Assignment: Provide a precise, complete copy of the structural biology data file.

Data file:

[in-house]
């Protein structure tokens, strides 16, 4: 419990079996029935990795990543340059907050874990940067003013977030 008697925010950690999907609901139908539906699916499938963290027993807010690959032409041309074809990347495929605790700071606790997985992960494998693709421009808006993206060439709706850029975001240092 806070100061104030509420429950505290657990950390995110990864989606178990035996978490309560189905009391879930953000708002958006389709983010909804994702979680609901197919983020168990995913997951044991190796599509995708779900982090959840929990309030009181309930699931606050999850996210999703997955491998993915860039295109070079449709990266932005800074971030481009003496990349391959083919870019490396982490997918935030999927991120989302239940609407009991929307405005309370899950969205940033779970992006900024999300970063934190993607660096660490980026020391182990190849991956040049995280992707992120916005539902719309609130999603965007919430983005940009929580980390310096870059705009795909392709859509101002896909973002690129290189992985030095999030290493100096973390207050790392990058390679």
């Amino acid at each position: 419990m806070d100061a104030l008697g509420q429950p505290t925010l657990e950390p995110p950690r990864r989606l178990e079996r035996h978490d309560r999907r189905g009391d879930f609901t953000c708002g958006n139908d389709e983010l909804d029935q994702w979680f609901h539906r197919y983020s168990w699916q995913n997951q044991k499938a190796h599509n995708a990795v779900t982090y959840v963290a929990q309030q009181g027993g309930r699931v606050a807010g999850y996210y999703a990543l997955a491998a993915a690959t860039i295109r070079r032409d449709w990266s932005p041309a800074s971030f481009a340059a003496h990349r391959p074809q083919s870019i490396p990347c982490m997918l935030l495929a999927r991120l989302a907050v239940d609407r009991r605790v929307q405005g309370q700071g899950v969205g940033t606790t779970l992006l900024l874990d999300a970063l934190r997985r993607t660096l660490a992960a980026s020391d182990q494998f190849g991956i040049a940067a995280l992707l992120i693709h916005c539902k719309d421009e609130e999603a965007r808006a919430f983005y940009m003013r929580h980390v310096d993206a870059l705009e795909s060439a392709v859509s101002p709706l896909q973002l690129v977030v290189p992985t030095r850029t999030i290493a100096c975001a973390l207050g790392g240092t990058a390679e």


[in-house]
């Protein structure tokens, strides 16, 4: 419990079996029935990795990543340059907050874990940067003013977030 008697925010950690999907609901139908539906699916499938963290027993807010690959032409041309074809990347495929605790700071606790997985992960494998693709421009808006993206060439709706850029975001240092 806070100061104030509420429950505290657990950390995110990864989606178990035996978490309560189905009391879930953000708002958006389709983010909804994702979680609901197919983020168990995913997951044991190796599509995708779900982090959840929990309030009181309930699931606050999850996210999703997955491998993915860039295109070079449709990266932005800074971030481009003496990349391959083919870019490396982490997918935030999927991120989302239940609407009991929307405005309370899950969205940033779970992006900024999300970063934190993607660096660490980026020391182990190849991956040049995280992707992120916005539902719309609130999603965007919430983005940009929580980390310096870059705009795909392709859509101002896909973002690129290189992985030095999030290493100096973390207050790392990058390679």
């Amino acid at each position: 419990m806070d100061a104030l008697g509420q429950p505290t925010l657990e950390p995110p950690r990864r989606l178990e079996r035996h978490d309560r999907r189905g009391d879930f609901t953000c708002g958006n139908d389709e983010l909804d029935q994702w979680f609901h539906r197919y983020s168990w699916q995913n997951q044991k499938a190796h599509n995708a990795v779900t982090y959840v963290a929990q309030q009181g027993g309930r699931v606050a807010g999850y996210y999703a990543l997955a491998a993915a690959t860039i295109r070079r032409d449709w990266s932005p041309a800074s971030f481009a340059a003496h990349r391959p074809q083919s870019i490396p990347c982490m997918l935030l495929a999927r991120l989302a907050v239940d609407r009991r605790v929307q405005g309370q700071g899950v969205g940033t606790t779970l992006l900024l874990d999300a970063l934190r997985r993607t660096l660490a992960a980026s020391d182990q494998f190849g991956i040049a940067a995280l992707l992120i693709h916005c539902k719309d421009e609130e999603a965007r808006a919430f983005y940009m003013r929580h980390v310096d993206a870059l705009e795909s060439a392709v859509s101002p709706l896909q973002l690129v977030v290189p992985t030095r850029t999030i290493a100096c975001a973390l207050g790392g240092t990058a390679e």